Nav: Home

Squeezing light at the nanoscale

June 15, 2018

Researchers at the Harvard John A. Paulson School of Engineering and Applied Sciences (SEAS) have developed a new technique to squeeze infrared light into ultra-confined spaces, generating an intense, nanoscale antenna that could be used to detect single biomolecules.

The researchers harnessed the power of polaritons, particles that blur the distinction between light and matter. This ultra-confined light can be used to detect very small amounts of matter close to the polaritons. For example, many hazardous substances, such as formaldehyde, have an infrared signature that can be magnified by these antennas. The shape and size of the polaritons can also be tuned, paving the way to smart infrared detectors and biosensors.

The research is published in Science Advances.

"This work opens up a new frontier in nanophotonics," said Federico Capasso, the Robert L. Wallace Professor of Applied Physics and Vinton Hayes Senior Research Fellow in Electrical Engineering, and senior author of the study. "By coupling light to atomic vibrations, we have concentrated light into nanodevices much smaller than its wavelength, giving us a new tool to detect and manipulate molecules."

Polaritons are hybrid quantum mechanical particles, made up of a photon strongly coupled to vibrating atoms in a two-dimensional crystal.

"Our goal was to harness this strong interaction between light and matter and engineer polaritons to focus light in very small spaces," said Michele Tamagnone, postdoctoral fellow in Applied Physics at SEAS and co-first author of the paper.

The researchers built nano-discs -- the smallest about 50 nanometers high and 200 nanometers wide -- made of two-dimensional boron nitride crystals. These materials act as micro-resonators, trapping infrared photons and generating polaritons. When illuminated with infrared light, the discs were able to concentrate light in a volume thousands of times smaller than is possible with standard optical materials, such as glass.

At such high concentrations, the researchers noticed something curious about the behavior of the polaritons: they oscillated like water sloshing in a glass, changing their oscillation depending on the frequency of the incident light.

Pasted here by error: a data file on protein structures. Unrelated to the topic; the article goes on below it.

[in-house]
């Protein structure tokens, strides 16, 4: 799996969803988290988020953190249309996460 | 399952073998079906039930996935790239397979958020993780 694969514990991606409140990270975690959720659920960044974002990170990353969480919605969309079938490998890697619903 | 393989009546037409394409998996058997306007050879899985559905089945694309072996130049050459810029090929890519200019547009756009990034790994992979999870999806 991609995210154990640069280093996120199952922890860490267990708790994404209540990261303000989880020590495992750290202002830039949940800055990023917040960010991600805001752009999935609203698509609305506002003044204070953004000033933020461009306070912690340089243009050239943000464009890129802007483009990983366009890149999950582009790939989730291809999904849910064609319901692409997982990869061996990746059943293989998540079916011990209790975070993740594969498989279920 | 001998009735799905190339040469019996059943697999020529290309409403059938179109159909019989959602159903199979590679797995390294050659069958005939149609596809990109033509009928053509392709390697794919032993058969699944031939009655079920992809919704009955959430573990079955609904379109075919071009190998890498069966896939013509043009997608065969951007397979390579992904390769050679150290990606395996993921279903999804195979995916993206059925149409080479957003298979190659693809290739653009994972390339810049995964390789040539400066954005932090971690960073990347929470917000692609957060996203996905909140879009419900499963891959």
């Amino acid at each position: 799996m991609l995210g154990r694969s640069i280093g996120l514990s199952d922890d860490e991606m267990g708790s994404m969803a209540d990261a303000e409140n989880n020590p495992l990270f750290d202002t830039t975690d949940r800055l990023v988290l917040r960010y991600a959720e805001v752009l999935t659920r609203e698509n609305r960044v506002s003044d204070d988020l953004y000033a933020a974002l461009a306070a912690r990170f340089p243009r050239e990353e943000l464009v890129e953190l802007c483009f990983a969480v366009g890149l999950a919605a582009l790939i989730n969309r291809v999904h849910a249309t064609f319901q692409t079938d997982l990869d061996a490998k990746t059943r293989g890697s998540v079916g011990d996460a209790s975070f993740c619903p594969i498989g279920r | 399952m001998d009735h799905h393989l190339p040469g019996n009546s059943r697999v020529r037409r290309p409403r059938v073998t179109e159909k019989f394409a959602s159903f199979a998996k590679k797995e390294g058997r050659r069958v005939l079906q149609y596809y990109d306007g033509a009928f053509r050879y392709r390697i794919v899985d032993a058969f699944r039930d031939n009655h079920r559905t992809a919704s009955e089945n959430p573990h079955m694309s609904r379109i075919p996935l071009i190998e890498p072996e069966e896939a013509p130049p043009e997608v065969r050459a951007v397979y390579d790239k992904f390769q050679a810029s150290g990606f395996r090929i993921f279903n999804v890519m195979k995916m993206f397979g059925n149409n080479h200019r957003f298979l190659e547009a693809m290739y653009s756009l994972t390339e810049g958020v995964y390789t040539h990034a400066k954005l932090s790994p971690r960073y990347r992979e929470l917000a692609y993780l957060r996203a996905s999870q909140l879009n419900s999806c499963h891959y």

"If you tip a cup back-and-forth, the water in the glass oscillates in one direction. If you swirl your cup, the water inside the glass oscillates in another direction. The polaritons oscillate in a similar way, as if the nano-discs are to light what a cup is to water," said Tamagnone.

Unlike traditional optical materials, these boron nitride crystals are not limited in size by the wavelength of light, meaning there is no limit to how small the cup can be. These materials also have tiny optical losses, meaning that light confined to the disc can oscillate for a long time before it settles, making the light inside even more intense.

The researchers further concentrated light by placing two discs with matching oscillations next to each other, trapping light in the 50-nanometer gap between them and creating an infrared antenna. As light concentrates in smaller and smaller volumes, its intensity increases, creating optical fields so strong they can exert measurable force on nearby particles.

"These light-induced forces serve also as one our detection mechanisms," said Antonio Ambrosio, a principal scientist at Harvard's Center for Nanoscale Systems. "We observed this ultra-confined light by the motion it induces on an atomically sharp tip connected to a cantilever."

A future challenge for the Harvard team is to optimize these light nano-concentrators to achieve intensities high enough to enhance the interaction with a single molecule to detectable values.
-end-
This research was co-authored by Kundan Chaudhary, Luis A. Jauregui, Philip Kim and William L. Wilson. It was supported by the National Science Foundation and the Swiss National Science Foundation.